The claim by the Estate is brought under the Law Reform [Miscellaneous Provisions] Act 1934 which represents what claims the deceased had between the incident occurrence and death. This can include for the following:-
- Pain and suffering
- Property damage (clothing/jewellery/vehicle)
- Funeral expense
The Dependents claim is brought under the Fatal Accidents Act 1976. This includes for a bereavement award, and sets out the criteria for a dependency claim which if successful is often a substantial payment.
The bereavement award is paid to the husband or wife or civil partner of the deceased. If the deceased is a child then the payment is made to his parents if he was legitimate or his mother if he was illegitimate. The award is £12,980 for deaths after the 1st April 2013.
The dependency claim can be brought by a stated class of person who depended upon the deceased for financial support and/or services. This is often scrutinised by a defendant insurance company to determine if the person bringing the dependency claim is entitled to do so and, if so, challenge the manner in which any loss is calculated. The type of loss that can give rise to a claim is typically (not an exhaustive list):-
a) Loss of income. This includes loss of the prospect of earned income.
b) Loss of gratuitous services provided by the deceased
c) Loss of fringe benefits, e.g. company car
d) Loss of gifts which were anticipated
e) Losses incurred because of death.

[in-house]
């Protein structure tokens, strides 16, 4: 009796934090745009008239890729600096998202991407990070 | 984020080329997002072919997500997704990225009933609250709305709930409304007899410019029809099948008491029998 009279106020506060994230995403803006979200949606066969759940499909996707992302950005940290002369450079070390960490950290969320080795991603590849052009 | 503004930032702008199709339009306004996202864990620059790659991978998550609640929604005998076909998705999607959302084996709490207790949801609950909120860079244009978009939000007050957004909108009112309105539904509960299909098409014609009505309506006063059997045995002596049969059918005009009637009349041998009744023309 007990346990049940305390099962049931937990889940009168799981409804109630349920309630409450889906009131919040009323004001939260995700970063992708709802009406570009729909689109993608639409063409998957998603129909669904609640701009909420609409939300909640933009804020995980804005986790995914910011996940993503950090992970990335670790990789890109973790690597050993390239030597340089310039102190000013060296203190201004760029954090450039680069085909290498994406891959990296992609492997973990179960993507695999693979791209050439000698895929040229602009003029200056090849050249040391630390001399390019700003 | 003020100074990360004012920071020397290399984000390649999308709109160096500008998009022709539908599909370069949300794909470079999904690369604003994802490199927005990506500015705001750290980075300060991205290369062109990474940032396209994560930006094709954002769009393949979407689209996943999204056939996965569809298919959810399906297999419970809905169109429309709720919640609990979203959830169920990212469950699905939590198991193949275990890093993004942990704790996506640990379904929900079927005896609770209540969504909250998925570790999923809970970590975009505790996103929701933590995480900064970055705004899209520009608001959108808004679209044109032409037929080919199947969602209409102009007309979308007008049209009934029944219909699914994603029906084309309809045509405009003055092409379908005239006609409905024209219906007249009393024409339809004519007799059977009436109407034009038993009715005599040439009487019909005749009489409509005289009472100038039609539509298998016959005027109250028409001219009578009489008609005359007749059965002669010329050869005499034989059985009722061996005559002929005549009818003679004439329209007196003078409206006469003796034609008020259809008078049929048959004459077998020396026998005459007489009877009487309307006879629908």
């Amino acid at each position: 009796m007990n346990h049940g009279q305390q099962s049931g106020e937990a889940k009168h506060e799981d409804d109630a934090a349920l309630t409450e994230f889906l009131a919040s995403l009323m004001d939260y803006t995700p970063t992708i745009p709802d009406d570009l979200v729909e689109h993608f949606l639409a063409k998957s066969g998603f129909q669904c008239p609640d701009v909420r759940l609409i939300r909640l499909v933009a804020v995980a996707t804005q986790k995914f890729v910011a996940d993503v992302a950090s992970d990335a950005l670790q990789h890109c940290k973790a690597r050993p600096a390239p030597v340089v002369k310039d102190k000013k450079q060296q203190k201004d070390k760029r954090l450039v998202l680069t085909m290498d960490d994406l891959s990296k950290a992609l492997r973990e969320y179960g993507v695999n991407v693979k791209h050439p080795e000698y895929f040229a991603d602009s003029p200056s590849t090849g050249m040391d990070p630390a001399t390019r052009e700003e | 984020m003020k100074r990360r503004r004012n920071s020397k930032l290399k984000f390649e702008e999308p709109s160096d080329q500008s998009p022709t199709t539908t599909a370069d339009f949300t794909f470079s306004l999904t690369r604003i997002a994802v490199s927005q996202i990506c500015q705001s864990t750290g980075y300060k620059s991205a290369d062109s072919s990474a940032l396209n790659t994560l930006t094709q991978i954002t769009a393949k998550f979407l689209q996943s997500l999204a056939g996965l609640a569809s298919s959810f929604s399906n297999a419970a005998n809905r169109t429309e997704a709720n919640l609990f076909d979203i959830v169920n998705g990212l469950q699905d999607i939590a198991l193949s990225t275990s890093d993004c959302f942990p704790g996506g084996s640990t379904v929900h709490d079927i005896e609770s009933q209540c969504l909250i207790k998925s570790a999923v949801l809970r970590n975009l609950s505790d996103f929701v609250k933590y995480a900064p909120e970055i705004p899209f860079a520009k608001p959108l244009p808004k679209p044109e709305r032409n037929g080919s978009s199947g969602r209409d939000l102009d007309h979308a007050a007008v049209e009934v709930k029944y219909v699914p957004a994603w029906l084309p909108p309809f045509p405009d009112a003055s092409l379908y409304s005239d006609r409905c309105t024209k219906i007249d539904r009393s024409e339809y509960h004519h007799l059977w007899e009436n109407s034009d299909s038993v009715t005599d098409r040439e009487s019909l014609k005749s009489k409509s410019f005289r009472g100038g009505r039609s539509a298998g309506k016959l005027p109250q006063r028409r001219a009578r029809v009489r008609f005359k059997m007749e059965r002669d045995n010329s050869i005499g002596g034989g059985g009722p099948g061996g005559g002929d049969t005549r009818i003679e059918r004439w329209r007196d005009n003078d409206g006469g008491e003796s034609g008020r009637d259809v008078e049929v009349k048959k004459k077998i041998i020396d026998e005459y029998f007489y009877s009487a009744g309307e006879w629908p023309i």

A solicitor will need to identify all of those who are a potential dependent because the defendant’s insurance company is only required to make a single payment for dependency that is then apportioned between those who are “qualifying” dependents. A solicitor can help by giving advice to ensure that all qualifying dependents have been identified with appropriate payments made so as to reduce the likelihood of dependents coming forward at a later date after the case has concluded.
An interim payment is a payment by the defendant insurer on account of the final settlement of a civil claim. A bereaved family will often find themselves in financial dire straits if they have paid out for a funeral and there has been a reduction of income into the household. A solicitor can help by making to the insurance company an early request for an interim payment that can be of significant assistance to the family.
It is important to realise that most claims for compensation are subject to strict time limits. The safest assumption, when the death was immediate, is that a 3 year limitation period runs from the date of incident. This can change where the deceased survived for a time after the incident that eventually caused the death. A solicitor can help by advising on the applicable time limit relevant to the particular circumstances.
A solicitor can help by exploring with the family the best method of funding for the case.
Matthew Claxson is a Solicitor and Partner at Moore Blatch Solicitors specialising in serious injury and fatal incidents.
Tel: 0800 157 7611
Profile available on LinkedIn. Twitter: @matthewclaxson